The first step of this process will be for the attorney to file a complaint in the appropriate civil court. This complaint will explain how the plaintiff was injured, the nature of injuries sustained, and how the defendant’s negligence contributed to the accident and injuries.
After filing the complaint, the plaintiff’s lawyer will have a limited time to find the defendant and indicate to them that they have a complaint against them. This will entail the attorney contacting the defendant in person to serve them the complaint, which prevents the defendant from being able to claim that they were unaware of the lawsuit. Typically, the defendant will have a limited time to respond to the complaint.
This part of the pre-trial process entails both the plaintiff and defendant collecting evidence and documentation, along with certain other parties in the case. During the discovery phase, both sides can request nearly any material that may lead to the discovery of admissible evidence in court. Even if the material doesn't directly relate to the case, it could lead to other directly relevant evidence.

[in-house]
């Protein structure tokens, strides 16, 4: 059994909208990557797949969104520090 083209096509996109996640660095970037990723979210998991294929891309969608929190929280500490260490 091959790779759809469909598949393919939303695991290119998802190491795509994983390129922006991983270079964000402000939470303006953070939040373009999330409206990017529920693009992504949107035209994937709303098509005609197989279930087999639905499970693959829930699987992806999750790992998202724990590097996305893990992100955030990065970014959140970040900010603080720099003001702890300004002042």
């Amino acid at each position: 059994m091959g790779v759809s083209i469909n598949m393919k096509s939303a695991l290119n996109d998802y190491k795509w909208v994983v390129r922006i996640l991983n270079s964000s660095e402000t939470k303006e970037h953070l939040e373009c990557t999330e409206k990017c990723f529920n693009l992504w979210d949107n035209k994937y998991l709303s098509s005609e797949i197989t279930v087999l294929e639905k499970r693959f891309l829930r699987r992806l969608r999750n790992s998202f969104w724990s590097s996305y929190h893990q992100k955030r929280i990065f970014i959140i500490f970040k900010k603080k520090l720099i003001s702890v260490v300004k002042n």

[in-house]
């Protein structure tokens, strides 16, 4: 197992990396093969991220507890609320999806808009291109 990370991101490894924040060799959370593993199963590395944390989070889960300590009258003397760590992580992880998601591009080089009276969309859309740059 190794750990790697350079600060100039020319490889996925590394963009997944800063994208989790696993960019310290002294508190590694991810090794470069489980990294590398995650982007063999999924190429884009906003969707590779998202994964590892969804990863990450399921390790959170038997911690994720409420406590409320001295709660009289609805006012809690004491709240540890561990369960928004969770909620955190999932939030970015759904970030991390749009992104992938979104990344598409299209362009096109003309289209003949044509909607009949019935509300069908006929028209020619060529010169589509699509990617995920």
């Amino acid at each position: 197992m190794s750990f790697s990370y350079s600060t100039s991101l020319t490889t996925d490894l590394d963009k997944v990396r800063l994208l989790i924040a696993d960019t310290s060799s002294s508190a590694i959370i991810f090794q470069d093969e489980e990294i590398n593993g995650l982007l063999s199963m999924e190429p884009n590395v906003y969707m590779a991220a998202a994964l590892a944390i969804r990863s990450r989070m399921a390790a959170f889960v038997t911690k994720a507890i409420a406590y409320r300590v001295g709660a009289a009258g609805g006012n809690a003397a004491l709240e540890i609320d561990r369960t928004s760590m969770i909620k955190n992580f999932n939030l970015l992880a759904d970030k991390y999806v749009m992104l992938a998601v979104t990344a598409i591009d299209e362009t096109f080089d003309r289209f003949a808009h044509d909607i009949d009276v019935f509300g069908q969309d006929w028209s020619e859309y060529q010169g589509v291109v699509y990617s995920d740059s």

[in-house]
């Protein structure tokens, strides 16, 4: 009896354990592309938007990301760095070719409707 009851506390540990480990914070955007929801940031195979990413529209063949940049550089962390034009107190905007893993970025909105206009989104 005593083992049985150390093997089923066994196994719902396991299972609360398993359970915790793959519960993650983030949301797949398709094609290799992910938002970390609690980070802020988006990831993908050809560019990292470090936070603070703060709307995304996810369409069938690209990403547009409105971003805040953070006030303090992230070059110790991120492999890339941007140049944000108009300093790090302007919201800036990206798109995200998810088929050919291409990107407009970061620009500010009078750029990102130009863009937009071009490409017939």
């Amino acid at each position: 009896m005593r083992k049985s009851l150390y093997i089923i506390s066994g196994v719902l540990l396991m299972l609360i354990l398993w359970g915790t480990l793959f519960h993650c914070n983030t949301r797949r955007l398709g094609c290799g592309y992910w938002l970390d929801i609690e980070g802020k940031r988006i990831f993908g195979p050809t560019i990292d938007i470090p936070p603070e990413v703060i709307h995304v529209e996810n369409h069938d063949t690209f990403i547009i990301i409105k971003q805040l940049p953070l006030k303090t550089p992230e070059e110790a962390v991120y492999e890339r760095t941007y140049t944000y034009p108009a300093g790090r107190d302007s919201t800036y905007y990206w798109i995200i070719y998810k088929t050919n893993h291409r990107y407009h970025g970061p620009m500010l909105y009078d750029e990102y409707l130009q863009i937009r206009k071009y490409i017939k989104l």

Specific types of discovery include:
- Requests for admissions - These requests involve asking another party to either admit or deny specific questions asked of them. For instance, a plaintiff may ask the defendant to admit to particular facts about an accident that could help prove the defendant’s negligence.
- Interrogatories - These are more open-ended than requests for admissions. Interrogatories may involve one party asking the other to indicate all of the evidence they intend to use to help support their arguments.
- Requests for production - Attorneys can also request all documentation and other evidence from the other party through requests for production. This discovery process step is often the most useful for attorneys, as it can provide them with all of the physical evidence they need to prepare for the trial process adequately. In some cases, parties involved in the case may also issue subpoenas to request evidence from non-parties.
- Depositions - This step involves requesting live testimony from witnesses and others involved in the case before going to court. The summoned witness or another party will need to testify under oath and submit to the recording of their testimony. Attorneys typically conduct depositions in their offices with representatives of the various parties involved.